The Ultimate Ben Obi-Wan Kenobi Real Vintage Parts Lightsaber Group

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Zenkai

Well-Known Member
RPF PREMIUM MEMBER
Ok I’ll give it a go. Freezer didn’t help. I’m thinking it must have been cemented in place as suggested above.
 

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onderon

Well-Known Member
RPF PREMIUM MEMBER
Ok I’ll give it a go. Freezer didn’t help. I’m thinking it must have been cemented in place as suggested above.
I would try to hit the cap from the top, then hit it from the bottom, then spray with something you got and use two pliers one for the body other for the cap (I'd put thick leather in between not to damage the metal) and slowly try to move it both ways. This way I could open my grenade and neck that not even the seller could open (he tried heat as well).
 

Serenity

Sr Member
RPF PREMIUM MEMBER
Mine is fused in place too. I never wanted to do internal parts with my real parts build, so I just made a custom spacer to accommodate it.

How important is the cap to you? You could always just drill it out and look for a replacement later.
 

Zenkai

Well-Known Member
RPF PREMIUM MEMBER
Mine is fused in place too. I never wanted to do internal parts with my real parts build, so I just made a custom spacer to accommodate it.

How important is the cap to you? You could always just drill it out and look for a replacement later.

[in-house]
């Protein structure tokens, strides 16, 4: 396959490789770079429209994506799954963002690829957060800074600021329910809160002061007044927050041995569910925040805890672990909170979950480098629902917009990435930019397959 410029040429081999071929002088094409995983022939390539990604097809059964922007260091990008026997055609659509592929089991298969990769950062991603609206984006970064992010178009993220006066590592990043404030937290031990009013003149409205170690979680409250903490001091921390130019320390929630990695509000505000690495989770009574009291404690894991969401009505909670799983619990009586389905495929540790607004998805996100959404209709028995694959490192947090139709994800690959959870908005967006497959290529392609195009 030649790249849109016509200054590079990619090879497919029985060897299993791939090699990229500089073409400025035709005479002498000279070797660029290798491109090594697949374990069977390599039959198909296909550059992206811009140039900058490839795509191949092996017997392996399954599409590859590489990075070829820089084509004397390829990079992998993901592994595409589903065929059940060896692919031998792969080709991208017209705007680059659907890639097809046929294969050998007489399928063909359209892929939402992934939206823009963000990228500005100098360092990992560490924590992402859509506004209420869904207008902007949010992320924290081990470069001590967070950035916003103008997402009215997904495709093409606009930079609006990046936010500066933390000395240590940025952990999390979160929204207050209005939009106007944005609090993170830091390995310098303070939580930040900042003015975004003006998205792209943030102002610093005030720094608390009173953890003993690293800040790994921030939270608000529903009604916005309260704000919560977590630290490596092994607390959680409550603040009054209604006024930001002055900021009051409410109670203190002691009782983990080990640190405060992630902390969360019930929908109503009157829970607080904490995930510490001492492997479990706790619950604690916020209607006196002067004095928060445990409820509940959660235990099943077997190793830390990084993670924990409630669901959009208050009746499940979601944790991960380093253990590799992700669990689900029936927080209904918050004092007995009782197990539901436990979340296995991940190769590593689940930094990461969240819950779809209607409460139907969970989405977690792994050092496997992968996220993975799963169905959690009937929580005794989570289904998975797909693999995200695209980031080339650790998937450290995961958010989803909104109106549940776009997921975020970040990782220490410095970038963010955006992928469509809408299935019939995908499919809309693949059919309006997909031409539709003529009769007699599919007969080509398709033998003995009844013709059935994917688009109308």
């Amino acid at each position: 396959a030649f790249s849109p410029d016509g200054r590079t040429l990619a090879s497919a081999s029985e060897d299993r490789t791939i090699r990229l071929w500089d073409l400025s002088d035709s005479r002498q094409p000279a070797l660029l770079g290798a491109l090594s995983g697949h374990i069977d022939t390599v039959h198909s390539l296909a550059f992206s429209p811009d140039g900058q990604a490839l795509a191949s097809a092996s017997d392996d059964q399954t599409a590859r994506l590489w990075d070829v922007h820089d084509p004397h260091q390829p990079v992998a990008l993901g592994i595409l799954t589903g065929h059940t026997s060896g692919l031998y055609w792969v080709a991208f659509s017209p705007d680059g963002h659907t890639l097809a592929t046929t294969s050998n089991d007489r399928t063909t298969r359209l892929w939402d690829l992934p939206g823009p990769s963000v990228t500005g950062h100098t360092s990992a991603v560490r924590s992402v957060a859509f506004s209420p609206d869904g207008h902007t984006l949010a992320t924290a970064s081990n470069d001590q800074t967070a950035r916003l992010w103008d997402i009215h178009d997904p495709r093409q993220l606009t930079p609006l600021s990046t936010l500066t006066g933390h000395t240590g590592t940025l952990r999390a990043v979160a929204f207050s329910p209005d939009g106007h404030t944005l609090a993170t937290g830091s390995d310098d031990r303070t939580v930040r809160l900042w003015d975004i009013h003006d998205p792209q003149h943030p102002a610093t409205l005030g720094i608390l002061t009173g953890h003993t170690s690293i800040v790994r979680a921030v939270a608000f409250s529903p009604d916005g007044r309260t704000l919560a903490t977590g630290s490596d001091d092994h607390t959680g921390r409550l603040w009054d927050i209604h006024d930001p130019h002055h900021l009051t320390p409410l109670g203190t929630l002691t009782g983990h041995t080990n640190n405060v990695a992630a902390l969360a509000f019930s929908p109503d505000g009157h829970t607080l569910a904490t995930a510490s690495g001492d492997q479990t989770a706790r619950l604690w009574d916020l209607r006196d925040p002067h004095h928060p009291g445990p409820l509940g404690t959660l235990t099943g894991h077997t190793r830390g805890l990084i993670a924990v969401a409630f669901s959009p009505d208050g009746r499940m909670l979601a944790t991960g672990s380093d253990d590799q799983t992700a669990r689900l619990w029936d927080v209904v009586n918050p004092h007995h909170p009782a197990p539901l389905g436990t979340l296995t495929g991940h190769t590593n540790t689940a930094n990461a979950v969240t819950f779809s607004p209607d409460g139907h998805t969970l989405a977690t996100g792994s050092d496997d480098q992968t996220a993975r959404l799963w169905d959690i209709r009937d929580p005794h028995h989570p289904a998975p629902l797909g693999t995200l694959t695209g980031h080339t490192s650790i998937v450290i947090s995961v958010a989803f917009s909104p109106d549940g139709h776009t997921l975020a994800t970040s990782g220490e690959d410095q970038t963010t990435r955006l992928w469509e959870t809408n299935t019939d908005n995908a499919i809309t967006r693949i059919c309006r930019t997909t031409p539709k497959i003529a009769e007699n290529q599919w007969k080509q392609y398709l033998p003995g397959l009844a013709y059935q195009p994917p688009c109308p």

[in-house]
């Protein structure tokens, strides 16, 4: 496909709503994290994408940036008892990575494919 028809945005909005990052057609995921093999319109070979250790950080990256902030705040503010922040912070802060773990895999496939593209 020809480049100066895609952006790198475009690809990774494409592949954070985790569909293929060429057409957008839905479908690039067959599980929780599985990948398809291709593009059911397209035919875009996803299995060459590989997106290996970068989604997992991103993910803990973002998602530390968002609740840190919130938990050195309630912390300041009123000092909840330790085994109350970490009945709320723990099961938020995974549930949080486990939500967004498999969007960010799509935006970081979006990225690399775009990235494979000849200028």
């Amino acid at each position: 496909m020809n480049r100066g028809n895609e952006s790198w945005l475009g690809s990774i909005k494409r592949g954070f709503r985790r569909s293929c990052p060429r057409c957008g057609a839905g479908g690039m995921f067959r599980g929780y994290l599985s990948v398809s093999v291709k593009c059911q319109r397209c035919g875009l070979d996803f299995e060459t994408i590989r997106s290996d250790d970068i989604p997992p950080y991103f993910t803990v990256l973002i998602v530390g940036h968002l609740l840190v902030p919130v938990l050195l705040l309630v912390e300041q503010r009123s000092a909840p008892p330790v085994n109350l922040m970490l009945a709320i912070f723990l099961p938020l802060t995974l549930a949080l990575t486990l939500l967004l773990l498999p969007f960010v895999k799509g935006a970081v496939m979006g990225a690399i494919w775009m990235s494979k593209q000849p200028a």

Yeah I've thought about this ... because really the cap isn't important. But I feel like it's just one more way for me to possibly ruin a very very nice grenade, so I might just give up on this little quest.
 

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Halliwax

Legendary Member
RPF PREMIUM MEMBER
I wouldn’t hit this grenade that hard. They are made to splinter and being over 100 years old I would do this with caution
 

James Kenobi 1138

Master Member
RPF PREMIUM MEMBER
Different metals can react with each other and it’s possible the steel and brass have fused together at the molecular level.

Since you can access the inside of the grenade by unscrewing the windvane could you section your components and just run wires through the fuse cap hole to connect everything together?
 

Zenkai

Well-Known Member
RPF PREMIUM MEMBER
Since you can access the inside of the grenade by unscrewing the windvane could you section your components and just run wires through the fuse cap hole to connect everything together?
Yes, and I've thought about this. But then the rub is getting the grenade to sit safely on the assembly. Now there's nothing keeping it on. There are still some possibilities to explore though ...
 

James Kenobi 1138

Master Member
RPF PREMIUM MEMBER
I finally looked for the engraving on my emitter. It’s hard to really see in person and harder to photograph.

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Jediseth

Well-Known Member
Ian also known as The Ninja asked me to make him an adapter for the Obi balance pipe. He asked if I would add to O rings. The one I made for myself I had to stick a sliver of tape to keep the pipe secure. The two O rings in the middle give it a really nice solid snug fit with no wobble and no chance of it slipping off. The tolerances are pretty tight so it takes firm pressure to take it on and off, but I'm really happy with it and thought I'd share the idea. After plenty of experimenting It's for sure the best way to hold a balance pipe in place. I faced the part, but It could use some light sanding.